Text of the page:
Please vote: Robert Gregson

rob photo

For the South East district

on Wednesday 23rd April


I grew up in St Martin’s from the age of 2 months and have lived here for most of my life. I was educated locally and, after studying for a degree in Maths, pursued a career in marketing management and IT, working in the UK, the US, Hong Kong, Canada and Norway. I now work as a self-employed software developer.

I have two children: a 15-year-old daughter who lives in Manchester and who visits regularly, and one-year-old son in Guernsey.


The time for action on the environment is NOW! I believe the majority of islanders are willing to play their part but the present government is lagging behind. There has been progress in recycling but there is still a long way to go. Our politicians can take little credit, for example, for the initiative to reduce plastic bag use. Progress on critical environmental measures will be faster if the States takes its duty to lead seriously.

As a wealthy island, our resource usage and carbon emissions per capita are high. We also have a significant impact upon our local environment - particularly when dealing with our waste. Our growing population and (we hope) continuing strong economy will exacerbate these existing problems, so we need to put strategies in place now to enable us not just to cope but to thrive. If we take the lead, we will encourage other similarly sized communities to do the same, so, even though we’re small, our efforts do count.

It is possible to reduce our environmental impact whilst maintaining (or even enhancing!) our standard of living.

Waste reduction

Whilst recycling is good, waste reduction is far better. We have become accustomed to a throw-away culture, but with foresight and a dynamic approach we have the opportunity to steal a march in this area. Even China has recently banned plastic bags; we should have the courage to go further and tackle the problem of (often excess) packaging arriving in our island. Not an easy undertaking, but one which could save us millions when commissioning and operating a waste facility.


Separation of waste needs to become second nature for all, as it is, for example, in Scandinavia. In order to reach this point, there must be no gaps; we must make proper provision throughout the island: at schools, in public places and in States departments themselves. Kerb-side recycling should be introduced island-wide.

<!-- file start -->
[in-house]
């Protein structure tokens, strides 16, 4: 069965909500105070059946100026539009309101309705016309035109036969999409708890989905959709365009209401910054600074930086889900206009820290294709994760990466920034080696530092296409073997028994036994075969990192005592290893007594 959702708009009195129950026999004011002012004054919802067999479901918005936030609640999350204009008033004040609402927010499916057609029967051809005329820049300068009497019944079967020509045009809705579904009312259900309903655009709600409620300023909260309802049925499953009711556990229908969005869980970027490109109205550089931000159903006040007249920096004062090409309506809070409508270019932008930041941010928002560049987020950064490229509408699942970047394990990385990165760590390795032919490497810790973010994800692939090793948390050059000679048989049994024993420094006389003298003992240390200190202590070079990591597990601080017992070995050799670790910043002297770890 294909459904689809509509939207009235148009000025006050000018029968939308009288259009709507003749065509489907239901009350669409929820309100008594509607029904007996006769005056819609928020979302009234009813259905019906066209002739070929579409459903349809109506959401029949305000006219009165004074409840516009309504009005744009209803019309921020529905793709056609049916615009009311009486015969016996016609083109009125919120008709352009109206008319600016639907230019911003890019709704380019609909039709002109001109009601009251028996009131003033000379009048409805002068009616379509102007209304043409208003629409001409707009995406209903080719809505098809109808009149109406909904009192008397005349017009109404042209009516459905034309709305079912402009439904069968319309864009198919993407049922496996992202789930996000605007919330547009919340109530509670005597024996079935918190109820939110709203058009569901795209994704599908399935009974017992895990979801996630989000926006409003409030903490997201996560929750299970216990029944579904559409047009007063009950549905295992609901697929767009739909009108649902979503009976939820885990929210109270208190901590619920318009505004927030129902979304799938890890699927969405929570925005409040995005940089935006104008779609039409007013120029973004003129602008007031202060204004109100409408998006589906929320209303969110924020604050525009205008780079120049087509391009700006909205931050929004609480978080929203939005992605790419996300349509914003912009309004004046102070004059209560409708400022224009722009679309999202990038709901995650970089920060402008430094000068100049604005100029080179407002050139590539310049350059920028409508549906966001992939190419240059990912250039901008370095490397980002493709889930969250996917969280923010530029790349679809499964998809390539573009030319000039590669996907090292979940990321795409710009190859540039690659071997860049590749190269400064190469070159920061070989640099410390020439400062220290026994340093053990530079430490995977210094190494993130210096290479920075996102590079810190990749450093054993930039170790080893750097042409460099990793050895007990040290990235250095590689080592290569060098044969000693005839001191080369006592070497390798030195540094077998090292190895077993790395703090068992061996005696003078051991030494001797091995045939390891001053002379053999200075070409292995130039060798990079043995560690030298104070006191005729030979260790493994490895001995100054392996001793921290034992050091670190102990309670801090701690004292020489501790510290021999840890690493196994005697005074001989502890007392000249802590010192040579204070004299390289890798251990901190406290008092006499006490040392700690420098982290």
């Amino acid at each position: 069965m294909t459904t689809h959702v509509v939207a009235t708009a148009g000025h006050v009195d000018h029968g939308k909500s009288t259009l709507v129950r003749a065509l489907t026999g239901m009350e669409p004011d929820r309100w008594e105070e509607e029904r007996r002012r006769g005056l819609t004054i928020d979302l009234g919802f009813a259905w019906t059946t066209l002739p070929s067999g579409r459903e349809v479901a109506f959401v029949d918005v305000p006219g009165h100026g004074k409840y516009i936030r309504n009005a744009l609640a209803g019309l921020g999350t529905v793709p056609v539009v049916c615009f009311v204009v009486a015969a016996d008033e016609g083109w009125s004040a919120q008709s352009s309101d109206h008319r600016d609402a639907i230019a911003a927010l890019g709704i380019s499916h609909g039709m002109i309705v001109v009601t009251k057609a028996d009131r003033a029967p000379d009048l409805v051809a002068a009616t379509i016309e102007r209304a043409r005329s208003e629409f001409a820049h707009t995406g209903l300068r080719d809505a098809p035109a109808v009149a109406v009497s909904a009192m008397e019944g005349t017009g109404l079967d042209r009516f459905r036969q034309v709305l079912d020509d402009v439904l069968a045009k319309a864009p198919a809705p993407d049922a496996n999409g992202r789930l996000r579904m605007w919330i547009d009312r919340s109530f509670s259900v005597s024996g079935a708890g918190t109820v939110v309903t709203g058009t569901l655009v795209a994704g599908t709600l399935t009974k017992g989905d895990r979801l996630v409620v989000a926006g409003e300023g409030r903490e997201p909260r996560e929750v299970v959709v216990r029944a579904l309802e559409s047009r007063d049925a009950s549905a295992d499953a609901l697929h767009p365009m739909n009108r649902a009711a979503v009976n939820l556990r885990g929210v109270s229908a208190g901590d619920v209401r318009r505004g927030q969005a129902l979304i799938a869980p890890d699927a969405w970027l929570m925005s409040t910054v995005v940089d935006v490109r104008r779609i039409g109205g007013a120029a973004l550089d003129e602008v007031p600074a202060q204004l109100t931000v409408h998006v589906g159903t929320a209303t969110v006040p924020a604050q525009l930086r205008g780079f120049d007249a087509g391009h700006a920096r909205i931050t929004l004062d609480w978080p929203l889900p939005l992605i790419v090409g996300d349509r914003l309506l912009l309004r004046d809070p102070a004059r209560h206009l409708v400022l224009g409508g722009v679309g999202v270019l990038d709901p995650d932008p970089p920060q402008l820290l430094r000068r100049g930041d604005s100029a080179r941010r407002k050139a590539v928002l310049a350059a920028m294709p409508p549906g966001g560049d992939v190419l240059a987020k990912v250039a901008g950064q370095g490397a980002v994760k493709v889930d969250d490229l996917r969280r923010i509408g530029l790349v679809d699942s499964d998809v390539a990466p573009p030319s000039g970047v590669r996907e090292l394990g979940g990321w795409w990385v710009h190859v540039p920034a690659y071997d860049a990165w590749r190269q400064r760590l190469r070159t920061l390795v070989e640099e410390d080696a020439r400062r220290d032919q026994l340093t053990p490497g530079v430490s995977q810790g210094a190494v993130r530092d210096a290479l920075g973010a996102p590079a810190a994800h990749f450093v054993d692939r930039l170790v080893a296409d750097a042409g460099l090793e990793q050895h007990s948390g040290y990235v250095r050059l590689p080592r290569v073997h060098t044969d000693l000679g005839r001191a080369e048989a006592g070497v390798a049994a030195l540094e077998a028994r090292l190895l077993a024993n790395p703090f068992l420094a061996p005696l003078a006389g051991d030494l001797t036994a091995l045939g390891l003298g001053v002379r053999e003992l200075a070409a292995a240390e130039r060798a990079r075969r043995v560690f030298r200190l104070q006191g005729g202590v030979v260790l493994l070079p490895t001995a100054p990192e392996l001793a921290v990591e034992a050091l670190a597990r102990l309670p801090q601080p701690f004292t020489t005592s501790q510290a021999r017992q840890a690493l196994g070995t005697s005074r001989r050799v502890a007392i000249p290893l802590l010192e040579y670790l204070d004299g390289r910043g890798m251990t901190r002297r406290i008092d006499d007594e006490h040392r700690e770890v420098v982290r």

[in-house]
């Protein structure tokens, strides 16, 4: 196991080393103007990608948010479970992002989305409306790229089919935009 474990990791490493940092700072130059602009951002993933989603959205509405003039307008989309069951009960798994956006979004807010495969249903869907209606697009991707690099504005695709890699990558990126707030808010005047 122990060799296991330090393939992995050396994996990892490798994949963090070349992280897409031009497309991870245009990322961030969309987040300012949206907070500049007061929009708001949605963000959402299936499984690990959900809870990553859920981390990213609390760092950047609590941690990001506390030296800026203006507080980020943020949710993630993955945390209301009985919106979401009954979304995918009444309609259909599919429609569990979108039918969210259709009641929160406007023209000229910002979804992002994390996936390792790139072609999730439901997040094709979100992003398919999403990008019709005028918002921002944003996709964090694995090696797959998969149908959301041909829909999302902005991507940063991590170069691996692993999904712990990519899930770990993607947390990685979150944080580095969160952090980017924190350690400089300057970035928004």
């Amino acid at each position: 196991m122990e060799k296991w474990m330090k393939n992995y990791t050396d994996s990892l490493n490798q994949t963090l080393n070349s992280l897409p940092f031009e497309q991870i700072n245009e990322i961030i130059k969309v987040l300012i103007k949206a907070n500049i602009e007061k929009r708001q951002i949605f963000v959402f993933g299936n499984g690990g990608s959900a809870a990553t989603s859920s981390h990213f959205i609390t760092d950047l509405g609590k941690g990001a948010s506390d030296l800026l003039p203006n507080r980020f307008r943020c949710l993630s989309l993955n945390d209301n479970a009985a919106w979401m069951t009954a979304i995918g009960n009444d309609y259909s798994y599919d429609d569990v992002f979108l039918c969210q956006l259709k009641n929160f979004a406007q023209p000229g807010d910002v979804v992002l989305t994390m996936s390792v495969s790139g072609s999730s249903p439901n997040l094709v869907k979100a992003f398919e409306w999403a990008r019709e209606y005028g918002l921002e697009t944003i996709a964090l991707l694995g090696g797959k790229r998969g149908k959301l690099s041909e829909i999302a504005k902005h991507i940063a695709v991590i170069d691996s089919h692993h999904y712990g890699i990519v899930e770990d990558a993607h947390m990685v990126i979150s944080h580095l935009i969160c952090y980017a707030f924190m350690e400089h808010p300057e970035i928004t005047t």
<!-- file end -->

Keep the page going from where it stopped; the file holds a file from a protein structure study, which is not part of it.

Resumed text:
An incinerator remains a terrible idea. Incinerators release poisonous dioxins and produce highly toxic fly-ash. They also require large volumes of waste - especially flammable materials like cardboard and plastics; this is totally contrary to our collective efforts to reduce and recycle waste in the island. Building a incinerator would reverse the progress we have worked so hard to achieve. The current proposal is for an incinerator with capacity rising to 70,000 tonnes – if anything with global consciousness of waste issues improving, we should be planning for a reduction in waste.


The States agreed in 1996 to address the sewage problem by 2006. Yet in 2008, our sewage treatment remains a disgrace. As an island that is proud of its maritime tradition and its reputation as a tourist destination, we must do something about this. There is no way to separate out viruses, bacteria and toxic chemicals from the waste stream; this means that a full sewage treatment plant is a necessity. I do not believe that this will necessitate an incinerator.


I am on the committee of the pedestrian safety group STEPS.

The majority of Guernsey's drivers are courteous and risk-averse but the behaviour of some drivers makes our roads dangerous and unpleasant for everyone. Leading others, in a vicious circle, to prioritise their own and their family’s safety; they too stop considering transport options other than the car. However, we must remember that some people do not have the option of driving – notably children and some older people. This result is that our roads are out of bounds for them and they become dependent upon others to drive them. Also, many pavements become unsafe as they are annexed as part of the road. The Bailiff's Cross Road is a shocking example of this.

We need to make our roads and particularly our lanes safer and more pleasant for those who choose not to drive for environmental or health reasons - or through necessity. We should be encouraging a culture of respect for people, rather than allowing the blind assumption to persist that everyone is safe inside a car. As well as lower speed limits in lanes, I would like to see the teaching of respect for vulnerable road users incorporated into driving lessons and an understanding that driving is a privilege, not a right.